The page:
Highly palatable foods activate brain regions of reward and pleasure. This positive association can enhance appetite and, if left unchecked, the resulting increase in food intake can lead to overweight and obesity (Singh 2014). Substituting full-calorie and sugar-containing foods with their counterparts made with low-calorie sweeteners has exhibited a similar effect on reward pathways, but without contributing additional calories. Some have expressed concern that activating reward pathways without delivering sugar to the body may have unintended consequences, and the role that low-calorie sweeteners play in appetite and food cravings is a developing area of research. As noted in recent reviews (Fowler 2016, Sylvetsky & Rother 2018), some research in animal models has demonstrated changes in food intake and appetite-related hormones after consuming low-calorie sweeteners. And yet, similar effects have not been seen in humans. To date there is no strong evidence that low-calorie sweeteners, including sucralose, enhance appetite or cravings in humans (Rogers 2017), and some randomized trials have demonstrated the opposite effect—including a decrease in hunger (Peters 2016) and reduced dessert intake compared to those who drank water (Piernas 2013). Others have shown no effect of sucralose on hormones that regulate hunger and fullness (Steinert 2011, Ford 2011) or on total energy intake and selection of sweet foods (Bellisle 2015, Fantino 2018). These discrepancies underscore an area in which animals and humans are inherently different as research subjects. In humans, the link between physiology, psychology, personal experiences and food is unmistakably complex, and the translation of animal research to this area of study should be viewed with caution.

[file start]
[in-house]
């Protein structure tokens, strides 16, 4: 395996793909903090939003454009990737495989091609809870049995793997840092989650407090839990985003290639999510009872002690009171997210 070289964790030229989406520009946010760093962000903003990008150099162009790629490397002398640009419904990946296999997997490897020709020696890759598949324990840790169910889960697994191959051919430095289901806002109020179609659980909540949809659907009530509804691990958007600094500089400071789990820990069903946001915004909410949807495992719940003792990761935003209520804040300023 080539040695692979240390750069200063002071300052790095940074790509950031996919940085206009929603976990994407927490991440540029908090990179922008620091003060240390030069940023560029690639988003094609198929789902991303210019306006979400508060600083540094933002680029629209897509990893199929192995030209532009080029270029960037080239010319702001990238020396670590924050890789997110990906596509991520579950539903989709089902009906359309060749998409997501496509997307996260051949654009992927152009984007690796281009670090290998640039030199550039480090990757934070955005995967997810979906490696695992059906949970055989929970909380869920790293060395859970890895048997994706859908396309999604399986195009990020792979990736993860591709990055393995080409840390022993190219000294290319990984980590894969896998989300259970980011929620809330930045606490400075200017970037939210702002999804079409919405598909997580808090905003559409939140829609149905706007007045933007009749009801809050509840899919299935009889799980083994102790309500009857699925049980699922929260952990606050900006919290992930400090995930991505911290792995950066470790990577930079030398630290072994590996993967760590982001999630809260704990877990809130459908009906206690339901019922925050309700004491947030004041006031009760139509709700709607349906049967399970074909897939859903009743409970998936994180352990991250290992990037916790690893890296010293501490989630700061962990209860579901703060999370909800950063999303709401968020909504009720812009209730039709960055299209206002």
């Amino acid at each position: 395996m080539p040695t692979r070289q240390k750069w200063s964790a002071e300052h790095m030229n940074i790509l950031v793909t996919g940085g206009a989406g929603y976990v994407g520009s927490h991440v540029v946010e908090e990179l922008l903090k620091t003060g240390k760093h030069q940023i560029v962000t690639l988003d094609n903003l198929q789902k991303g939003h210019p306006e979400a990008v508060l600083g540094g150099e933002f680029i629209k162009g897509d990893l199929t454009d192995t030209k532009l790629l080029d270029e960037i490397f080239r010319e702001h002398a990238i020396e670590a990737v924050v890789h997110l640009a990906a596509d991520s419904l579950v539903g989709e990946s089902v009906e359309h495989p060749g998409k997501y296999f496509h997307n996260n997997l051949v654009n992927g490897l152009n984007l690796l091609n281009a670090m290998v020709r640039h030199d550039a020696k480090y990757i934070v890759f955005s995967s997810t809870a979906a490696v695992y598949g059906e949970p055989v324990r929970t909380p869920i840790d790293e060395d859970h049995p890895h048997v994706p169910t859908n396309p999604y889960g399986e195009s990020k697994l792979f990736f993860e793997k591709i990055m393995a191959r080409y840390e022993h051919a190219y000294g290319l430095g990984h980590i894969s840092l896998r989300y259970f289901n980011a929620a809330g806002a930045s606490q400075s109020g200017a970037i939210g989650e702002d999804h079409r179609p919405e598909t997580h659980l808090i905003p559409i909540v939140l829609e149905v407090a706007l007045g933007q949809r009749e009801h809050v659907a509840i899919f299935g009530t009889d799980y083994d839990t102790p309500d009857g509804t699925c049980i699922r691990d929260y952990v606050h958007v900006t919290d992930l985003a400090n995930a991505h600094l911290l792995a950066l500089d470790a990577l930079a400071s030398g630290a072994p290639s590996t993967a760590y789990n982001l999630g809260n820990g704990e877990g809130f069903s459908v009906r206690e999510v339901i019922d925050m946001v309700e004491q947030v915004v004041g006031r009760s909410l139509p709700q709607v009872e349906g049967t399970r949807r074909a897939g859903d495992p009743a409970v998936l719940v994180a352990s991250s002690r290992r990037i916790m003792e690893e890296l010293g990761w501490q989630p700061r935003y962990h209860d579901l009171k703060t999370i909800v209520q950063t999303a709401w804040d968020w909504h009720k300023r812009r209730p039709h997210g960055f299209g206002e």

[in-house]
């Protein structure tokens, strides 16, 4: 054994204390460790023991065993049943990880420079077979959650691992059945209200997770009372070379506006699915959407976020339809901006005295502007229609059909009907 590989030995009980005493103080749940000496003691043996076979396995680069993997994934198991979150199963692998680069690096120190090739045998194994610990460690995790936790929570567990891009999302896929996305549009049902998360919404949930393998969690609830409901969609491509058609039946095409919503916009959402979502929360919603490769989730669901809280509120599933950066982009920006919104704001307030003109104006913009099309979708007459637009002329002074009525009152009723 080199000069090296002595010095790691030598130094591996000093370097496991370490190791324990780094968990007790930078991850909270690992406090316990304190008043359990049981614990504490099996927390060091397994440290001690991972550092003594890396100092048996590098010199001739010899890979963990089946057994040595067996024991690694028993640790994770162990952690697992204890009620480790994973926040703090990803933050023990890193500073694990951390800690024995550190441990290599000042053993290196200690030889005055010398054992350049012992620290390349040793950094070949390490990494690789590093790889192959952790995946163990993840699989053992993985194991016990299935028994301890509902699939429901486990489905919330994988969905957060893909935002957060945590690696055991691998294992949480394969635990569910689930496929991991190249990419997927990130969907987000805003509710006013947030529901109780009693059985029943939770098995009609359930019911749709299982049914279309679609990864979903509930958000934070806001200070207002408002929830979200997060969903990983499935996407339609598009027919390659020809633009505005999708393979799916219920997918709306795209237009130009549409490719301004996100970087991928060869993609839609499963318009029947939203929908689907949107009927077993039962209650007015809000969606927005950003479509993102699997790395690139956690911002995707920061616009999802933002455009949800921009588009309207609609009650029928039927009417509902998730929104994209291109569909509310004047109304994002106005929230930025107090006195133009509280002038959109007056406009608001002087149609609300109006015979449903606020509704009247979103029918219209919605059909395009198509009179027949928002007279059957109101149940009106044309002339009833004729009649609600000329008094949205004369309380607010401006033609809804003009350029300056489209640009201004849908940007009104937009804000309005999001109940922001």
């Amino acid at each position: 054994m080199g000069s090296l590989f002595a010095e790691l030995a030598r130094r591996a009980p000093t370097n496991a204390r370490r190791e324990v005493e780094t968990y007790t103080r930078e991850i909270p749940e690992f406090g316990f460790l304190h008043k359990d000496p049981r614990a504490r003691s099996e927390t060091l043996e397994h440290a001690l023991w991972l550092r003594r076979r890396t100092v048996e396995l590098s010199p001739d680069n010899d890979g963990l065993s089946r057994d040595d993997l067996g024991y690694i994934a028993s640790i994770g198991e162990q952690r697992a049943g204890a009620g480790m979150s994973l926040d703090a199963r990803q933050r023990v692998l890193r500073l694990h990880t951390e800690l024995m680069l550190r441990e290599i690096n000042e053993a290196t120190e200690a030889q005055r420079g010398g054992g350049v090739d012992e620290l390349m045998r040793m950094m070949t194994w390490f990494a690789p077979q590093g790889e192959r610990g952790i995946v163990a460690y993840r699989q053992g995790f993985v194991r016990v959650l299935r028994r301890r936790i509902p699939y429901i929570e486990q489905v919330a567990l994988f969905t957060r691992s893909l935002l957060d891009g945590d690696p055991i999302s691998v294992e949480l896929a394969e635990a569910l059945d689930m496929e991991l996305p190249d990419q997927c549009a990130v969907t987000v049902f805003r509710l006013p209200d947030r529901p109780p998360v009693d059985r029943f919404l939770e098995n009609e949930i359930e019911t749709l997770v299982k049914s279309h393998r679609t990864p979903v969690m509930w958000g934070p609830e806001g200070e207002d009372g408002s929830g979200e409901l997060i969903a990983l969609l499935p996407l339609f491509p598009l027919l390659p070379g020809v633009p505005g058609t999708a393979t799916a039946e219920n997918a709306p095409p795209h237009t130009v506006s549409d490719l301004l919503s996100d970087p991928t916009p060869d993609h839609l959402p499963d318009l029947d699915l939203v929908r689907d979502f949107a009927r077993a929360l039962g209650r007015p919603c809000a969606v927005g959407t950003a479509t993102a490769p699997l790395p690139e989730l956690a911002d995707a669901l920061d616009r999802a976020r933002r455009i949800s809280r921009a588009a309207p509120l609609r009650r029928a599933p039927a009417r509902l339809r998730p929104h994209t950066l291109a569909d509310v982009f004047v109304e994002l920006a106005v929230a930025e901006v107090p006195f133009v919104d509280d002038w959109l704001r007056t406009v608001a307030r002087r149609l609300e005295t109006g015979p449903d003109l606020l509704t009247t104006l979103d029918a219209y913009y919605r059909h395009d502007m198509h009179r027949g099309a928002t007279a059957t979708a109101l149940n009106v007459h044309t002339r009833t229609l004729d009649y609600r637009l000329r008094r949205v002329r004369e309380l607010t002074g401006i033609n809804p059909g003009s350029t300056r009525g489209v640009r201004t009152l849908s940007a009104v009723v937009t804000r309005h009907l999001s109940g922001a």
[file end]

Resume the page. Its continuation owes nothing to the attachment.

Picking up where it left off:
Emerging Research: What about the microbiome?
The microbes living in our intestinal tract have become recognized as potentially significant contributors to our health, though research on the gut microbiome is still in its infancy. In rodents, exposure to sucralose has resulted in wide-ranging, inconsistent effects (Bian 2017, Uebanso 2017). To date there are few studies on sucralose’s effect on the human gut microbiome, though it is known that it is not metabolized by the gut microbiota (Magnuson 2017). There are significant differences between the microbiome profiles from one person to another, and research has shown that the gut microbiome changes in response to normal changes in the diet (David 2014). A great deal of research is still needed to identify a microbiome profile and degree of diversity considered to be “optimal” in populations and in individuals.
What is the bottom line?
All types of foods and beverages can have a place in our diets, including those made with sucralose. Sucralose has been FDA-approved for two decades and its safety has been acknowledged by many international health agencies. Sucralose’s impact on and association with chronic conditions like obesity and diabetes have been extensively studied. Observational studies linking low-calorie sweeteners to weight gain inherently cannot demonstrate a causal relationship, while randomized clinical trials consistently support that low-calorie sweeteners like sucralose can be useful in nutritional strategies to assist with weight-loss and weight-maintenance goals. Sucralose has no impact on blood sugar or insulin levels in randomized trials and no effect on appetite. Adopting a healthful, active lifestyle that is tailored to personal goals and priorities is vital to supporting one’s well-being. Choosing foods and beverages sweetened with low-calorie sweeteners such as sucralose is one way to control sugar intake and keep calories in check, which are important components of maintaining health and reducing risk for diet-related disease.